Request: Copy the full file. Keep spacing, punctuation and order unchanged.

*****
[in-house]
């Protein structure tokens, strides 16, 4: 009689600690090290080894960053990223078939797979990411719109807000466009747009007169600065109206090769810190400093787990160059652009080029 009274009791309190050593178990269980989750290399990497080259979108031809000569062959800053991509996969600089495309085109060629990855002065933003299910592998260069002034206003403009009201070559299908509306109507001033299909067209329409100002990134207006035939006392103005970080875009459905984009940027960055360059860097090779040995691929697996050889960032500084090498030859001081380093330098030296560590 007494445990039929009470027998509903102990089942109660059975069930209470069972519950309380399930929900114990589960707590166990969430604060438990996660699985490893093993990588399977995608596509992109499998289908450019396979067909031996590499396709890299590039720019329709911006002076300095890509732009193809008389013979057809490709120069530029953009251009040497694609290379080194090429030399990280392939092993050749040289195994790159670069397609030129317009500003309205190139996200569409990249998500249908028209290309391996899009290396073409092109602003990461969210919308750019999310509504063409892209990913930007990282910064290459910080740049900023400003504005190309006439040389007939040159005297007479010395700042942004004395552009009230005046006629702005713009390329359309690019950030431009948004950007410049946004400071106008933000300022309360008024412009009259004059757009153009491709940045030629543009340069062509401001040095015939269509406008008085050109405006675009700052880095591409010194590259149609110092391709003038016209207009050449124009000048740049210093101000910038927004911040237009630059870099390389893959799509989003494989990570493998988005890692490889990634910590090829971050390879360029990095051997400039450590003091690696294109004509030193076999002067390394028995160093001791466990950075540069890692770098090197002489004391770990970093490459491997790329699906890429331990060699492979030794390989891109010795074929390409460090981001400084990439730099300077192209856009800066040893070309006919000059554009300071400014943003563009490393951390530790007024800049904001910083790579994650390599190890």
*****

[in-house]
């Protein structure tokens, strides 16, 4: 009689600690090290080894960053990223078939797979990411719109807000466009747009007169600065109206090769810190400093787990160059652009080029 009274009791309190050593178990269980989750290399990497080259979108031809000569062959800053991509996969600089495309085109060629990855002065933003299910592998260069002034206003403009009201070559299908509306109507001033299909067209329409100002990134207006035939006392103005970080875009459905984009940027960055360059860097090779040995691929697996050889960032500084090498030859001081380093330098030296560590 007494445990039929009470027998509903102990089942109660059975069930209470069972519950309380399930929900114990589960707590166990969430604060438990996660699985490893093993990588399977995608596509992109499998289908450019396979067909031996590499396709890299590039720019329709911006002076300095890509732009193809008389013979057809490709120069530029953009251009040497694609290379080194090429030399990280392939092993050749040289195994790159670069397609030129317009500003309205190139996200569409990249998500249908028209290309391996899009290396073409092109602003990461969210919308750019999310509504063409892209990913930007990282910064290459910080740049900023400003504005190309006439040389007939040159005297007479010395700042942004004395552009009230005046006629702005713009390329359309690019950030431009948004950007410049946004400071106008933000300022309360008024412009009259004059757009153009491709940045030629543009340069062509401001040095015939269509406008008085050109405006675009700052880095591409010194590259149609110092391709003038016209207009050449124009000048740049210093101000910038927004911040237009630059870099390389893959799509989003494989990570493998988005890692490889990634910590090829971050390879360029990095051997400039450590003091690696294109004509030193076999002067390394028995160093001791466990950075540069890692770098090197002489004391770990970093490459491997790329699906890429331990060699492979030794390989891109010795074929390409460090981001400084990439730099300077192209856009800066040893070309006919000059554009300071400014943003563009490393951390530790007024800049904001910083790579994650390599190890």